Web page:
Study reveals mouth as primary source of COVID-19 infection, spread

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A unique study shows that the mouth is a robust place for infection and transmission of COVID-19. This is the result of new studies published on October 27th on the preprint server medRxiv.

A team of researchers led by the University of North Carolina at Chapel Hill and the National Institute of Dental and Craniofacial Research shows that coronavirus can invade the salivary glands, where it replicates, and in some cases lead to prolonged illness when infected saliva Swallowed is sucked into the gastrointestinal tract or lungs, where pneumonia can develop.

While most of the COVID-19 research has focused on the nose and lungs, this is the first study to identify the mouth as the primary site for coronavirus infection, underscoring the importance of wearing a face covering and physical distancing. The results were not reviewed by experts.

“Our results indicate that oral COVID-19 infection may be underestimated,” said lead study author Kevin M. Byrd, research professor at UNC-Chapel Hill Adams School of Dentistry and Anthony R. Volpe Research Scholar at the American Dental Association Science and research institute. “Like a nasal infection, oral infection could be the cause of the asymptomatic spread that makes it so difficult to contain the disease.”

Byrd, along with Blake Warner, director of salivary disorders at NIDCR, coordinated research at the National Institutes of Health, the Wellcome Sanger Institute, the UNC’s Marsico Lung Institute, and the J. Craig Venter Institute.

Researchers are just beginning to study the oral symptoms patients experience during COVID-19, such as loss of taste or smell and persistent dry mouth.

In the study, researchers report preliminary results from a clinical study of 40 subjects with COVID-19 that showed that detached epithelial cells lining the mouth were infected with SARS-CoV-2, the coronavirus that causes COVID-19 can be. According to the study, the amount of virus in the patient’s saliva correlated positively with changes in taste and smell.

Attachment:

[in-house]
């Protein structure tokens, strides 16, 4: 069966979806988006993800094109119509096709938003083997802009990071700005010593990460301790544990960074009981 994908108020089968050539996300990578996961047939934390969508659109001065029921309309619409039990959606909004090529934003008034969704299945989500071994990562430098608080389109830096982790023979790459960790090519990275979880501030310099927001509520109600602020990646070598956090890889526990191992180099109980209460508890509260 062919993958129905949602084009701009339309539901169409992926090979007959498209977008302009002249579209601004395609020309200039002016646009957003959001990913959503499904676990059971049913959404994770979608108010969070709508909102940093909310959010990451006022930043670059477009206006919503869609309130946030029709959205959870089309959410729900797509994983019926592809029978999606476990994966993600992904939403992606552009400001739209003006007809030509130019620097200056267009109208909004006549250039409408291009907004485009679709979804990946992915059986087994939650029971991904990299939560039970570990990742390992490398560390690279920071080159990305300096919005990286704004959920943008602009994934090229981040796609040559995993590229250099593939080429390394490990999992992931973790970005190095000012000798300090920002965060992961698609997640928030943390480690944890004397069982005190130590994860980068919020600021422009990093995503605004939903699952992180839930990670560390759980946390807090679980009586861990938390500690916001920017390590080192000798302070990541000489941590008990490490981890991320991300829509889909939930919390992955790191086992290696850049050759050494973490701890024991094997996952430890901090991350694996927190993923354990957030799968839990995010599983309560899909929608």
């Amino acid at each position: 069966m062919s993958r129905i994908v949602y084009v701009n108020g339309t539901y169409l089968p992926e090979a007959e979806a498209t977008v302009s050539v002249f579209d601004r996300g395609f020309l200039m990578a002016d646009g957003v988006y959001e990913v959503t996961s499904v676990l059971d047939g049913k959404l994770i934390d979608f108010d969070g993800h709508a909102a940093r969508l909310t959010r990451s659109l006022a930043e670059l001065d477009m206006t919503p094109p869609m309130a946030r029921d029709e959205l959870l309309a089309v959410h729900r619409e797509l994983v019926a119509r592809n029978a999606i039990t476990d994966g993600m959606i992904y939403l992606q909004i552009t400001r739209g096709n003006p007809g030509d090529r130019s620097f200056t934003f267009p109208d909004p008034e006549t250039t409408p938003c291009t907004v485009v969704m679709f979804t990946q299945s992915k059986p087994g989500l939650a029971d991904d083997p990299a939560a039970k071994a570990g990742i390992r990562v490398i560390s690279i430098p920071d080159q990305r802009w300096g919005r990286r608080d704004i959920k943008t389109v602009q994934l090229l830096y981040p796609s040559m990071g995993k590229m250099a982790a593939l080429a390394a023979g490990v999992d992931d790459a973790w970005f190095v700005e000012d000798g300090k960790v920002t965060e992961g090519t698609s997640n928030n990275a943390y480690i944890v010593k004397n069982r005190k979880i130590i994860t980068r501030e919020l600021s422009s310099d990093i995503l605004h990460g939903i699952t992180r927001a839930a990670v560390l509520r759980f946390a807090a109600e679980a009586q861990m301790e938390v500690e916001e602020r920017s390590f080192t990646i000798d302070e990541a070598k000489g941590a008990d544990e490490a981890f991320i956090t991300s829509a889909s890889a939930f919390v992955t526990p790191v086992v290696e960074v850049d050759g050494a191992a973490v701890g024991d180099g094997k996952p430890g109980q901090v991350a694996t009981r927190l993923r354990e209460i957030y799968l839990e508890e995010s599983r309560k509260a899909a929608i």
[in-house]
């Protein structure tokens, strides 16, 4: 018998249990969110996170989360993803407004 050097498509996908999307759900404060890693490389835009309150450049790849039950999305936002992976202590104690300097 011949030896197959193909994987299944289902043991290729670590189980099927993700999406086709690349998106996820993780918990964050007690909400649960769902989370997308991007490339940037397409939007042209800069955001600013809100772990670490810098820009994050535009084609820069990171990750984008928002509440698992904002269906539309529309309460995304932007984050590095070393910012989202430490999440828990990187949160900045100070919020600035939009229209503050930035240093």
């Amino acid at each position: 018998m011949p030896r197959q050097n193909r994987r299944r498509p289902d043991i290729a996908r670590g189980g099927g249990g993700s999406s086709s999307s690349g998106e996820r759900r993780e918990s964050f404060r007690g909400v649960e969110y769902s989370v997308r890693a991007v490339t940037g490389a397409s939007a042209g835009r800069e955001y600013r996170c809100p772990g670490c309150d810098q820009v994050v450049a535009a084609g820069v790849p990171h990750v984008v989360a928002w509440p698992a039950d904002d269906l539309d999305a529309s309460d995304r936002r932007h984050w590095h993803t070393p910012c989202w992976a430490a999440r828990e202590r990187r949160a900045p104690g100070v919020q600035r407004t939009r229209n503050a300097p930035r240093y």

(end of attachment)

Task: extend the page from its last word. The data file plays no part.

Using oral cell identity cards, the researchers also examined where the virus infects in the mouth. They examined oral tissues with the highest levels of ACE2, the receptor that helps coronavirus capture and invade human cells.

Based on ACE2 expression and cadaver tissue analysis, the most likely sources of infection in the mouth are the salivary glands, tongue, and tonsils.

The results provide further evidence for the role of saliva in COVID-19. COVID-19 infection, especially in the mouth, can allow the virus to spread internally and to others if the infected person breathes, speaks, and coughs.

The research team began their investigation early in the pandemic and after six months of collaboration have gained new insights into how COVID-19 infects the mouth and throat.

Their work has resulted in the creation of the oral and craniofacial biological network as part of the human cell atlas. As members of the network work towards the goal of creating comprehensive maps of oral and craniofacial cells as a basis for understanding oral health and diseases, they will openly share research that may influence the COVID-19 response.

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More information:
Kevin M. Byrd, et al. Integrated single cell atlases reveal an oral SARS-CoV-2 axis of infection and transmission (2020). DOI: 10.1101 / 2020.10.26.20219089 Provided by the University of North Carolina at Chapel Hill

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